Addressing Niagara Region’s doctor shortage

Niagara Region alone needs an additional 81 family doctors to address the system’s shortcomings. Photo Credit: Shutterstock.


As the population of Niagara continues to grow, the need for quality, accessible medical care has never been greater. It is estimated that roughly 30 per cent of residents currently do not have their own family physician, with that percentage expected to grow exponentially in the coming years. Similar shortages exist across the health-care sector, where there are not nearly enough nurses, nurse practitioners, surgeons and specialists to meet the demand. 

Bryan Blue is a St. Catharines resident who currently serves as an Economic Sectors Business Development Manager at Destinations Canada. He has previously held various business and economics roles in both the private and public sectors. 

“I think we need to do a better job of recognizing the skills and experience of newcomers,” Blue shared in a recent sit-down with the Niagara Independent, reflecting on the crisis of new Canadians who have qualifications in the medical field, yet are struggling to obtain the paperwork necessary to assume positions in their areas of expertise. 

On Feb. 6, during a meeting of the Niagara Regional Health and Social Services Committee, some startling facts were revealed. Nationwide, barely 400 new physicians are coming out of Canadian education programs per year, according to the Physician Recruitment 2023 Annual Review, delivered by Physician Recruitment Retention Coordinator Jill Croteau. Putting this into perspective, Croteau presented that the Niagara Region alone needs an additional 81 family doctors to address the system’s shortcomings. Moreover, the report also revealed that most of the graduates of these programs are choosing specializations other than family medicine. 

In general, foreign doctors immigrating to Canada are required to complete an arduous and expensive five-year equivalency training process that includes the Medical Council of Canada Qualifying Exams. While exceptions have been created for physicians coming from Australia, Ireland, the United Kingdom and United States, many new Canadians, and specifically foreign doctors coming to Niagara, are not native to one of these locations.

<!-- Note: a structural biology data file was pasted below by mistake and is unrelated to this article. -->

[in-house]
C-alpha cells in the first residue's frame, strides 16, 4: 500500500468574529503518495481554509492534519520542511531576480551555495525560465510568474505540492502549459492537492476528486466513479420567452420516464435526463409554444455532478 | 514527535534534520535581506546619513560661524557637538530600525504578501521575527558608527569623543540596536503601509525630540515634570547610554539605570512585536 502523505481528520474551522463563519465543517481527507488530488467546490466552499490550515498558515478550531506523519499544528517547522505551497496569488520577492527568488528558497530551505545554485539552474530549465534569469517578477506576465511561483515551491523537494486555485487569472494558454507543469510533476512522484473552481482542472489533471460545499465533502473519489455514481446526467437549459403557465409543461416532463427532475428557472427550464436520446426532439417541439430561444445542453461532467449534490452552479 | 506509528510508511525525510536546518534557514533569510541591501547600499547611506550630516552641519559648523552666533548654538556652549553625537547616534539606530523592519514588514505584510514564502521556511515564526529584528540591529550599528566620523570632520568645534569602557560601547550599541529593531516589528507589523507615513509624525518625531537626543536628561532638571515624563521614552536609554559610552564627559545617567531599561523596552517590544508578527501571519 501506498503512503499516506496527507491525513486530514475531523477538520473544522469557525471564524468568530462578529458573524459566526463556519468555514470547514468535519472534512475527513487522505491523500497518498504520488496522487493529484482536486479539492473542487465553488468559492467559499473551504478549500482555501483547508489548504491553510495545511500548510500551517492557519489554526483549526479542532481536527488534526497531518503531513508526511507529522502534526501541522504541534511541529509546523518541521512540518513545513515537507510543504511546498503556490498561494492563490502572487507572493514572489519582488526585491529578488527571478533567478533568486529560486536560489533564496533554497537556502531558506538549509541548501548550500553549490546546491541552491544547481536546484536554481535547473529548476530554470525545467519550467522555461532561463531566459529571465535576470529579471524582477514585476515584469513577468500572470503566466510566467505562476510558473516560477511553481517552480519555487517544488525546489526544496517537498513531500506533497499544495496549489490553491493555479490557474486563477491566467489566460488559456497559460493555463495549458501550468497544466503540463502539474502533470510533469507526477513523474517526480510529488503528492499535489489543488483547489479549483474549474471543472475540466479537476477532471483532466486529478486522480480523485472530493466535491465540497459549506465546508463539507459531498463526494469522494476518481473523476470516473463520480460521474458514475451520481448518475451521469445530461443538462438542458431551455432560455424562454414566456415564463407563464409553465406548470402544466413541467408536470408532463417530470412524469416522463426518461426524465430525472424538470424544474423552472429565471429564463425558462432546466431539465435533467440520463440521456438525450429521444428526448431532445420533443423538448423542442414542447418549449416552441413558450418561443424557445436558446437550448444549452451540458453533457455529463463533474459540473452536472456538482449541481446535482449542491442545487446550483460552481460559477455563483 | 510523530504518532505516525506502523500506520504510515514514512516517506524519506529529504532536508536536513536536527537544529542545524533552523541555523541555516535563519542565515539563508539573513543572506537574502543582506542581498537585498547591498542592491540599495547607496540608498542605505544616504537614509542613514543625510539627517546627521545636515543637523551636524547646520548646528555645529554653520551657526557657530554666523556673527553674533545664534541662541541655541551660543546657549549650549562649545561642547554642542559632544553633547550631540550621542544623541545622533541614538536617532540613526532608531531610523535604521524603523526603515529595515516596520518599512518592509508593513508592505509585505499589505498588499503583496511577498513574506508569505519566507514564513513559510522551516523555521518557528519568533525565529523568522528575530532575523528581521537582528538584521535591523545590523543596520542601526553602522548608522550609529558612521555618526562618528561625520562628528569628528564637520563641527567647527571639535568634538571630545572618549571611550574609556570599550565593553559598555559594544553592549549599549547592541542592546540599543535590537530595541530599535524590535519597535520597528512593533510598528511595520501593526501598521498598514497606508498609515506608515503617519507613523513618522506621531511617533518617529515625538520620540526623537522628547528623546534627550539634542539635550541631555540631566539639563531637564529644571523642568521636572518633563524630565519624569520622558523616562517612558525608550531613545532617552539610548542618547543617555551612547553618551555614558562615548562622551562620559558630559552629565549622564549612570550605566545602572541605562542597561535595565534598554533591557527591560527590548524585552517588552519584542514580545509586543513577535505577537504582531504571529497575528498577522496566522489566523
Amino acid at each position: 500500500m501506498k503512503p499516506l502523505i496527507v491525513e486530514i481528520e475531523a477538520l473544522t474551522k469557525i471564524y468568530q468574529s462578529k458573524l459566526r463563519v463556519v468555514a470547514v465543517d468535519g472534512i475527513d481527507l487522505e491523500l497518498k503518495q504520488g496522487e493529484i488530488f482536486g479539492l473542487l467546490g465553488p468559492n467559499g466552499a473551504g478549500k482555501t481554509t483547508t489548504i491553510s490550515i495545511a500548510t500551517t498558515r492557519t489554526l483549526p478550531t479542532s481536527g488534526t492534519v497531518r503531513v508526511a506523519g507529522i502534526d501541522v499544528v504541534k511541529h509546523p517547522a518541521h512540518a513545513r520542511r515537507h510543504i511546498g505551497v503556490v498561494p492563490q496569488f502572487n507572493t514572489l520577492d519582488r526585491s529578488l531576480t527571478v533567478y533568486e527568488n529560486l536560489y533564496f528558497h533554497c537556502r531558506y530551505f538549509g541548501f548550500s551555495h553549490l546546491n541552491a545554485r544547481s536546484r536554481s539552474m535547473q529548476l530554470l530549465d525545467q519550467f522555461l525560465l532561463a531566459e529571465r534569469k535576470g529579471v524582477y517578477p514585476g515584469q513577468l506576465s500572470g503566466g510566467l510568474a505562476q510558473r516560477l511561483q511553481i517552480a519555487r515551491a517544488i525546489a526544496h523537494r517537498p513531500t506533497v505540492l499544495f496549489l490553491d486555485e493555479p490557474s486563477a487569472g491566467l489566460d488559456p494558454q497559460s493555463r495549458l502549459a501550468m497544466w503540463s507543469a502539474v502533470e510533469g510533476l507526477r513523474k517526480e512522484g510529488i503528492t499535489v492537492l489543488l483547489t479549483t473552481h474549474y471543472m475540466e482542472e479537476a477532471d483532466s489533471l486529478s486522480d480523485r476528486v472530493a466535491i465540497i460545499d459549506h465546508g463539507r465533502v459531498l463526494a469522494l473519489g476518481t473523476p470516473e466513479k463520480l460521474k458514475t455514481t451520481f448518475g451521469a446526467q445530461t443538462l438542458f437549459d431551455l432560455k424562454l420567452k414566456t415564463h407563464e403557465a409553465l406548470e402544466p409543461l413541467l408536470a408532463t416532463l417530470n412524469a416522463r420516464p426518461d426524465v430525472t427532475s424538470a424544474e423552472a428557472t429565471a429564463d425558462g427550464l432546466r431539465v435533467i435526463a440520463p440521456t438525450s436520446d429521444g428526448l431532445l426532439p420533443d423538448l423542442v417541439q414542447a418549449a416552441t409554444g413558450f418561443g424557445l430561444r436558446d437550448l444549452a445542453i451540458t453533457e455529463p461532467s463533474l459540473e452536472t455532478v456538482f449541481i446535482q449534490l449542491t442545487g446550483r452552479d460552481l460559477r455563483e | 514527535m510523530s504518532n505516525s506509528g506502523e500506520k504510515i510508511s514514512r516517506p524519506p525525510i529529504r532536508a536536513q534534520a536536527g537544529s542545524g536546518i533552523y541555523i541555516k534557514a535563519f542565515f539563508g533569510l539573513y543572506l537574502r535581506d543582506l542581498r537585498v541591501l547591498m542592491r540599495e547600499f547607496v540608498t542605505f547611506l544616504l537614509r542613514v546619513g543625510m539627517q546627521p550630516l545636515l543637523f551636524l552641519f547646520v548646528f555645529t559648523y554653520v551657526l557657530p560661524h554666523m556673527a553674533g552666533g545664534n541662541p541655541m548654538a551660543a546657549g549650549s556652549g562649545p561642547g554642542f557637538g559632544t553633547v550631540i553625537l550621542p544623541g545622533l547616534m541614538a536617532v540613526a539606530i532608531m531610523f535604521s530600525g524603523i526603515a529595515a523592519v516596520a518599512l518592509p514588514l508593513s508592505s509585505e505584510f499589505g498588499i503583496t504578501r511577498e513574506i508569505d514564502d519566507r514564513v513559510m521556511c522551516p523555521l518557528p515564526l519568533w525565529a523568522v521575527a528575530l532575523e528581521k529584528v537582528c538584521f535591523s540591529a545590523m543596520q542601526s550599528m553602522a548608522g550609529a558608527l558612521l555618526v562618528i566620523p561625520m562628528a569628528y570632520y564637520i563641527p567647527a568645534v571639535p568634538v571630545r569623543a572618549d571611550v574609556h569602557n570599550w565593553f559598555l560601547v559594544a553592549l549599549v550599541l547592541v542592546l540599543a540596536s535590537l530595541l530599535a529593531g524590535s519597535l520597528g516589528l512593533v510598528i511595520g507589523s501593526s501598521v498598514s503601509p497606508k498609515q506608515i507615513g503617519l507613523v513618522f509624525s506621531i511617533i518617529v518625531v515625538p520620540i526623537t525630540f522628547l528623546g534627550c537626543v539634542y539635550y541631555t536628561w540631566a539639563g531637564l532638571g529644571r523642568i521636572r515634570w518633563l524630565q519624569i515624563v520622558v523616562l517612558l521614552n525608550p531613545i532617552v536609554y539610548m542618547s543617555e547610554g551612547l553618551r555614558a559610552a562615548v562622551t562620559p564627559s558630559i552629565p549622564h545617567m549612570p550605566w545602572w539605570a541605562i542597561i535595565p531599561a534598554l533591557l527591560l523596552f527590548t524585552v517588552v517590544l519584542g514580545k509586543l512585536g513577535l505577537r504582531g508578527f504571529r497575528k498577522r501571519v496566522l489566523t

“I was recently speaking to a new Canadian resident from Nigeria,” Blue shared. “He explained to me the hurdles that his wife, who is a physician, was attempting to overcome in order to practice medicine in Canada. The process is so complicated and difficult that they are preparing to leave Canada for the United Kingdom, where his wife will be able to work in her field.” 

“I am not a health-care professional, but I am concerned that we are failing the citizens of Canada and subsequently failing our newcomers, as qualified physicians leave for other destinations, while we have so many people who are in need of health services.” 

Reflecting on his collaboration with the Internationally Educated Health Professionals (IEHP), Blue, who participated in delegation at the Feb. 22 Niagara Regional Council meeting, says he is ‘cautiously optimistic’ that momentum and progress can be obtained. 

“I am incredibly grateful that the Niagara Region gave us a platform to raise awareness on this issue,” Blue said. “I would like to personally thank Mayor Bill Steele, of Port Colborne, MPP Sam Oosterhoff and Regional Councillor Diana Huson, for their keen interest and earnest support.” 

Those interested in learning more are invited to view the following meetings: 

Niagara Public Health and Social Services Committee Meeting (February 6th, 2024)

Niagara Regional Council Meeting (February 22nd, 2024) 

Niagara Region Committee of the Whole Meeting (March 7th, 2024)


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